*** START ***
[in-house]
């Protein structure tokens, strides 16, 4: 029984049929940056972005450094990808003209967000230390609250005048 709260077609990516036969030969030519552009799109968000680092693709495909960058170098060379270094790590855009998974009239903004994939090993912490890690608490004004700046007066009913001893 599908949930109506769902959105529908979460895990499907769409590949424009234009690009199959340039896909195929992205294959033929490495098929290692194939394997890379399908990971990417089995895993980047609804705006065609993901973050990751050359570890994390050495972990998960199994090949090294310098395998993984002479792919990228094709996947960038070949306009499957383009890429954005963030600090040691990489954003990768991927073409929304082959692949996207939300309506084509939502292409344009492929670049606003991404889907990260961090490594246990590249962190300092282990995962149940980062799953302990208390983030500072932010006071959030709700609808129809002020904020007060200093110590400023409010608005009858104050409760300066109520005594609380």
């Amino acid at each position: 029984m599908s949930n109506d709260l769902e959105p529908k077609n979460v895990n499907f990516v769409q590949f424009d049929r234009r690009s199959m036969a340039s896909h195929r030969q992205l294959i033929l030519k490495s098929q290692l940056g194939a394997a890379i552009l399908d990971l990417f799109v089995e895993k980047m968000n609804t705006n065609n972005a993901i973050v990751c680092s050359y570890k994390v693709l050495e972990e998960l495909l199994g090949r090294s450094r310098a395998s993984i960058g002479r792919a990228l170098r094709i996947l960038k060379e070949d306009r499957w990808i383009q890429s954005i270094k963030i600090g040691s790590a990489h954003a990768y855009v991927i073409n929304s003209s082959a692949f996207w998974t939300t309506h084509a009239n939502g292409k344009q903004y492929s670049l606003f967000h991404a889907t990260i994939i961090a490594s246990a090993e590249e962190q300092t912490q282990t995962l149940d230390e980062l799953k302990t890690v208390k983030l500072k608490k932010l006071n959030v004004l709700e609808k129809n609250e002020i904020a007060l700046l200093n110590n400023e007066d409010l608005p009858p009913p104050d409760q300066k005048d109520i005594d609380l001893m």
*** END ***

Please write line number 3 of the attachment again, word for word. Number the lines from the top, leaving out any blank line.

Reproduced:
């Amino acid at each position: 029984m599908s949930n109506d709260l769902e959105p529908k077609n979460v895990n499907f990516v769409q590949f424009d049929r234009r690009s199959m036969a340039s896909h195929r030969q992205l294959i033929l030519k490495s098929q290692l940056g194939a394997a890379i552009l399908d990971l990417f799109v089995e895993k980047m968000n609804t705006n065609n972005a993901i973050v990751c680092s050359y570890k994390v693709l050495e972990e998960l495909l199994g090949r090294s450094r310098a395998s993984i960058g002479r792919a990228l170098r094709i996947l960038k060379e070949d306009r499957w990808i383009q890429s954005i270094k963030i600090g040691s790590a990489h954003a990768y855009v991927i073409n929304s003209s082959a692949f996207w998974t939300t309506h084509a009239n939502g292409k344009q903004y492929s670049l606003f967000h991404a889907t990260i994939i961090a490594s246990a090993e590249e962190q300092t912490q282990t995962l149940d230390e980062l799953k302990t890690v208390k983030l500072k608490k932010l006071n959030v004004l709700e609808k129809n609250e002020i904020a007060l700046l200093n110590n400023e007066d409010l608005p009858p009913p104050d409760q300066k005048d109520i005594d609380l001893m």